Mojave’s new level of app security
How can I tell whether an app has been ‘Notarized’? Does it make any difference? Notarization is an extension to app security that’s voluntary in Mojave, aimed at giving stronger confidence that the apps you download from outside the Mac App Store aren’t malware. The signature system that was present already in prior systems was intended to do that, but most Mac malware is now signed using black– market developer certificates.
Notarization involves two steps: apps are ‘hardened’, before being submitted to Apple to check for malware.
Hardening forces an app to declare intent to use certain features, such as the intent to access your Mac’s camera. If an app doesn’t obtain an entitlement to do so, macOS won’t allow it access. This limits the potentially bad things apps can do, and, coupled with Mojave’s new privacy protection, stops apps from secretly accessing protected data without consent.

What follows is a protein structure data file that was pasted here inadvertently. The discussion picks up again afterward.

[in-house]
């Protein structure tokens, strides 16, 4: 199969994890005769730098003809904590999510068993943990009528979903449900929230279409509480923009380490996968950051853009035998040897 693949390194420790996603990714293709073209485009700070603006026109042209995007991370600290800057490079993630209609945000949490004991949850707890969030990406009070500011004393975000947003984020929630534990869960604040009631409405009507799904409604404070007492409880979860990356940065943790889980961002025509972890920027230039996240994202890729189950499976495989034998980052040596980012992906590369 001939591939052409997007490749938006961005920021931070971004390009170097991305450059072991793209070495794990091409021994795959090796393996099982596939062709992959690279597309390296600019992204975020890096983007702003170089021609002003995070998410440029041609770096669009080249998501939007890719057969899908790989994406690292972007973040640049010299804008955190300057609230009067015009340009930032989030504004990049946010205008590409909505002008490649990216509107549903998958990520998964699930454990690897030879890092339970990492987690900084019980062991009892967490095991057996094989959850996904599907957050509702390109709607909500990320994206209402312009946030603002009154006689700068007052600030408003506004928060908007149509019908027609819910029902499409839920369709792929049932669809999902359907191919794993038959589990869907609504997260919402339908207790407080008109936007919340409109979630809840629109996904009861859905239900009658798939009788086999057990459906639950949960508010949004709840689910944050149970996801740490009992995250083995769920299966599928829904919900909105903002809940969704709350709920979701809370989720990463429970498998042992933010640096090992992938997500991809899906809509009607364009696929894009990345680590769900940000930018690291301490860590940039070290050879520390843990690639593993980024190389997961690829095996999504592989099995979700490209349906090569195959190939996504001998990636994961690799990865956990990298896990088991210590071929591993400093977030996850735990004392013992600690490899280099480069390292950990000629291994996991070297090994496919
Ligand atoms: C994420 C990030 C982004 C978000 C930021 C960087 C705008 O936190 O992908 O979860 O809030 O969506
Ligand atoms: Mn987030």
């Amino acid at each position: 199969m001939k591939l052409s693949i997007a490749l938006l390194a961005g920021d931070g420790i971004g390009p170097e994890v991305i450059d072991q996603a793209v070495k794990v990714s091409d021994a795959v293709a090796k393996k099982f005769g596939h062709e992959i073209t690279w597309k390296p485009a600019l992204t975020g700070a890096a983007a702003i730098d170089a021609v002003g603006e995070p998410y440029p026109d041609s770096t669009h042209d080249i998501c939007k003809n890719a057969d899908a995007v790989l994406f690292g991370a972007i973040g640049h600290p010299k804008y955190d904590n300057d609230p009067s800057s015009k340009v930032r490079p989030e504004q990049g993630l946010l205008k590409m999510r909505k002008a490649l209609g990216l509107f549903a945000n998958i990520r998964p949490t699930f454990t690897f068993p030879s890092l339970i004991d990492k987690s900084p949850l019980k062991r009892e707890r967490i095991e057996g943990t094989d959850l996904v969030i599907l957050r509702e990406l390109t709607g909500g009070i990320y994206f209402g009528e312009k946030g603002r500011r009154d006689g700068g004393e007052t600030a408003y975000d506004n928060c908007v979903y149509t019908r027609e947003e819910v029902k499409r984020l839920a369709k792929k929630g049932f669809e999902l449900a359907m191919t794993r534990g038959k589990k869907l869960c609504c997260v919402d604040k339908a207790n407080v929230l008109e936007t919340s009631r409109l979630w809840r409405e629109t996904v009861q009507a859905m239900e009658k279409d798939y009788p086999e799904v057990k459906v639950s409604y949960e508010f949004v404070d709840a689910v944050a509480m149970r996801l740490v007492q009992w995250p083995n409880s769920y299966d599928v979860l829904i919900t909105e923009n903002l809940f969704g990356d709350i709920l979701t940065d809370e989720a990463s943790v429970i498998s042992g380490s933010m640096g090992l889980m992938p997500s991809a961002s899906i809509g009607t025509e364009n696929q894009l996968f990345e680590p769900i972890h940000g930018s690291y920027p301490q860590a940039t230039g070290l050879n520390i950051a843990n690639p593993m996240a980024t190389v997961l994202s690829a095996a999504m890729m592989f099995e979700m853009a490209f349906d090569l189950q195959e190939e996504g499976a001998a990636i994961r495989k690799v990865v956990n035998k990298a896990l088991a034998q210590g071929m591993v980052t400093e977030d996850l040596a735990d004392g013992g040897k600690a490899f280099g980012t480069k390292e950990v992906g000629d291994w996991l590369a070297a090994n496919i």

When you first open a downloaded app that has been notarized, you’ll see a new dialog as the app goes through Gatekeeper’s signature checks: the dialog’s icon lacks a yellow warning triangle, and it declares that Apple has checked the app for malware.
Notarized apps also have an extra certificate inside, which you can see if you Ctrl–click one in Finder and choose Show Package Contents. In Contents is a small file named CodeResources, as well as the normal _CodeSignature folder. You can also check using the spctl command in Terminal, or Taccy (free, eclecticlight.co).
When you first open a notarized app in Mojave, Gatekeeper’s dialog is different, as shown in the upper dialog here.